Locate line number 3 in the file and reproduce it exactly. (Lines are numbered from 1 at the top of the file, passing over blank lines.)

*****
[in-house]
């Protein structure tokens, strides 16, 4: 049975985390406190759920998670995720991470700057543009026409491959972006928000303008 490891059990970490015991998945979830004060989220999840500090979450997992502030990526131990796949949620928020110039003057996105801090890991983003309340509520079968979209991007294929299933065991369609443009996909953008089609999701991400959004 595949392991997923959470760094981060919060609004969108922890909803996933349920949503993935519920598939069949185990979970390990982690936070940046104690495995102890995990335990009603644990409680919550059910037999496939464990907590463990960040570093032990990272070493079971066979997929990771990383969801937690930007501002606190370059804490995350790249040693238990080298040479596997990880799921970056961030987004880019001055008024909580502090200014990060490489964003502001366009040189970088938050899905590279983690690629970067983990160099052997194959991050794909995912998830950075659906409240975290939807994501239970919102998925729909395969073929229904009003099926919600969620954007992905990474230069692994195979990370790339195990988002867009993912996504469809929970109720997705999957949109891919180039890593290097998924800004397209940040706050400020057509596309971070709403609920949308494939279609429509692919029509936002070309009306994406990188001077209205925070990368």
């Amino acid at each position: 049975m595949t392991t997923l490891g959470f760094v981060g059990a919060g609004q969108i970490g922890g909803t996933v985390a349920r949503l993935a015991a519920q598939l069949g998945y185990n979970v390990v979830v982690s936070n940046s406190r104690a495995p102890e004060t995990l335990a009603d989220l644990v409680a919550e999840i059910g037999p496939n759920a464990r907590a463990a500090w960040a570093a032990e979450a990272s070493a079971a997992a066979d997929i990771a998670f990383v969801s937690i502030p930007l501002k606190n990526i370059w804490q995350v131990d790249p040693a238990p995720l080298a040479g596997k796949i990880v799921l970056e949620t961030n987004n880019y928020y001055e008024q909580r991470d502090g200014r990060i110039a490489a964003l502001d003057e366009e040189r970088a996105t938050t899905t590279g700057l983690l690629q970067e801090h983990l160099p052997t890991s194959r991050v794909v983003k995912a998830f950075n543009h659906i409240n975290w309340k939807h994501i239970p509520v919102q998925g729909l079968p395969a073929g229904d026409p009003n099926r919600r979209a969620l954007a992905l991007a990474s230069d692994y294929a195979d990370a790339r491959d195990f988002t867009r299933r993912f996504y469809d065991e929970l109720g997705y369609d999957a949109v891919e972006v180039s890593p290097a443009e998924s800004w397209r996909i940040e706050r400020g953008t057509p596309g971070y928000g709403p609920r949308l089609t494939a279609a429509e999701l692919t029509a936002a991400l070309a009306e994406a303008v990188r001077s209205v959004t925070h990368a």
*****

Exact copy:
């Amino acid at each position: 049975m595949t392991t997923l490891g959470f760094v981060g059990a919060g609004q969108i970490g922890g909803t996933v985390a349920r949503l993935a015991a519920q598939l069949g998945y185990n979970v390990v979830v982690s936070n940046s406190r104690a495995p102890e004060t995990l335990a009603d989220l644990v409680a919550e999840i059910g037999p496939n759920a464990r907590a463990a500090w960040a570093a032990e979450a990272s070493a079971a997992a066979d997929i990771a998670f990383v969801s937690i502030p930007l501002k606190n990526i370059w804490q995350v131990d790249p040693a238990p995720l080298a040479g596997k796949i990880v799921l970056e949620t961030n987004n880019y928020y001055e008024q909580r991470d502090g200014r990060i110039a490489a964003l502001d003057e366009e040189r970088a996105t938050t899905t590279g700057l983690l690629q970067e801090h983990l160099p052997t890991s194959r991050v794909v983003k995912a998830f950075n543009h659906i409240n975290w309340k939807h994501i239970p509520v919102q998925g729909l079968p395969a073929g229904d026409p009003n099926r919600r979209a969620l954007a992905l991007a990474s230069d692994y294929a195979d990370a790339r491959d195990f988002t867009r299933r993912f996504y469809d065991e929970l109720g997705y369609d999957a949109v891919e972006v180039s890593p290097a443009e998924s800004w397209r996909i940040e706050r400020g953008t057509p596309g971070y928000g709403p609920r949308l089609t494939a279609a429509e999701l692919t029509a936002a991400l070309a009306e994406a303008v990188r001077s209205v959004t925070h990368a």